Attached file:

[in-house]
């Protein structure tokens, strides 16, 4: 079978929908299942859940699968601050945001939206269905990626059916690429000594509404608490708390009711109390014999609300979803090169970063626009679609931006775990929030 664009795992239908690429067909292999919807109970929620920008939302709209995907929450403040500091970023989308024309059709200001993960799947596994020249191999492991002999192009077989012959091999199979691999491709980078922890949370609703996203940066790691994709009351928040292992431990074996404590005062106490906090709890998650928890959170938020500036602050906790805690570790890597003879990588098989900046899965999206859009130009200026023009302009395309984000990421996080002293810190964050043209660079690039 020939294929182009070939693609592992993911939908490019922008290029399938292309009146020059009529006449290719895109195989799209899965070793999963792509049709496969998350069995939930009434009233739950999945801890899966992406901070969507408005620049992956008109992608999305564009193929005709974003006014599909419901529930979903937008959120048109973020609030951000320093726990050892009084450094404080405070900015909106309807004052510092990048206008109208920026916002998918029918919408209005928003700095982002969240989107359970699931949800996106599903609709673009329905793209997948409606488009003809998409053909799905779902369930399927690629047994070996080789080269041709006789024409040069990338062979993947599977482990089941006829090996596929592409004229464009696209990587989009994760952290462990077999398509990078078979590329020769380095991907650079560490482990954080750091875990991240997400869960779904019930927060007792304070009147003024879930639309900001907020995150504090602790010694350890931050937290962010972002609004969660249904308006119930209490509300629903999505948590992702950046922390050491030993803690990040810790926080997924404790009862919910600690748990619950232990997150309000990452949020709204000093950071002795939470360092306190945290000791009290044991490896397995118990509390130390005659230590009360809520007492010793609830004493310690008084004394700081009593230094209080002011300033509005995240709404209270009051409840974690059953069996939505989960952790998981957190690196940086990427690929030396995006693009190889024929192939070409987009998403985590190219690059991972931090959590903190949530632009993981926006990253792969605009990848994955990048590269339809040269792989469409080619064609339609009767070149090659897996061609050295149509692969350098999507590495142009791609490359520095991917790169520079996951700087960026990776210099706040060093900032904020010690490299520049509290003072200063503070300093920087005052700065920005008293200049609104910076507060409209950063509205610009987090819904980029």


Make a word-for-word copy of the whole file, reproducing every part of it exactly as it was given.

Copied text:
[in-house]
């Protein structure tokens, strides 16, 4: 079978929908299942859940699968601050945001939206269905990626059916690429000594509404608490708390009711109390014999609300979803090169970063626009679609931006775990929030 664009795992239908690429067909292999919807109970929620920008939302709209995907929450403040500091970023989308024309059709200001993960799947596994020249191999492991002999192009077989012959091999199979691999491709980078922890949370609703996203940066790691994709009351928040292992431990074996404590005062106490906090709890998650928890959170938020500036602050906790805690570790890597003879990588098989900046899965999206859009130009200026023009302009395309984000990421996080002293810190964050043209660079690039 020939294929182009070939693609592992993911939908490019922008290029399938292309009146020059009529006449290719895109195989799209899965070793999963792509049709496969998350069995939930009434009233739950999945801890899966992406901070969507408005620049992956008109992608999305564009193929005709974003006014599909419901529930979903937008959120048109973020609030951000320093726990050892009084450094404080405070900015909106309807004052510092990048206008109208920026916002998918029918919408209005928003700095982002969240989107359970699931949800996106599903609709673009329905793209997948409606488009003809998409053909799905779902369930399927690629047994070996080789080269041709006789024409040069990338062979993947599977482990089941006829090996596929592409004229464009696209990587989009994760952290462990077999398509990078078979590329020769380095991907650079560490482990954080750091875990991240997400869960779904019930927060007792304070009147003024879930639309900001907020995150504090602790010694350890931050937290962010972002609004969660249904308006119930209490509300629903999505948590992702950046922390050491030993803690990040810790926080997924404790009862919910600690748990619950232990997150309000990452949020709204000093950071002795939470360092306190945290000791009290044991490896397995118990509390130390005659230590009360809520007492010793609830004493310690008084004394700081009593230094209080002011300033509005995240709404209270009051409840974690059953069996939505989960952790998981957190690196940086990427690929030396995006693009190889024929192939070409987009998403985590190219690059991972931090959590903190949530632009993981926006990253792969605009990848994955990048590269339809040269792989469409080619064609339609009767070149090659897996061609050295149509692969350098999507590495142009791609490359520095991917790169520079996951700087960026990776210099706040060093900032904020010690490299520049509290003072200063503070300093920087005052700065920005008293200049609104910076507060409209950063509205610009987090819904980029």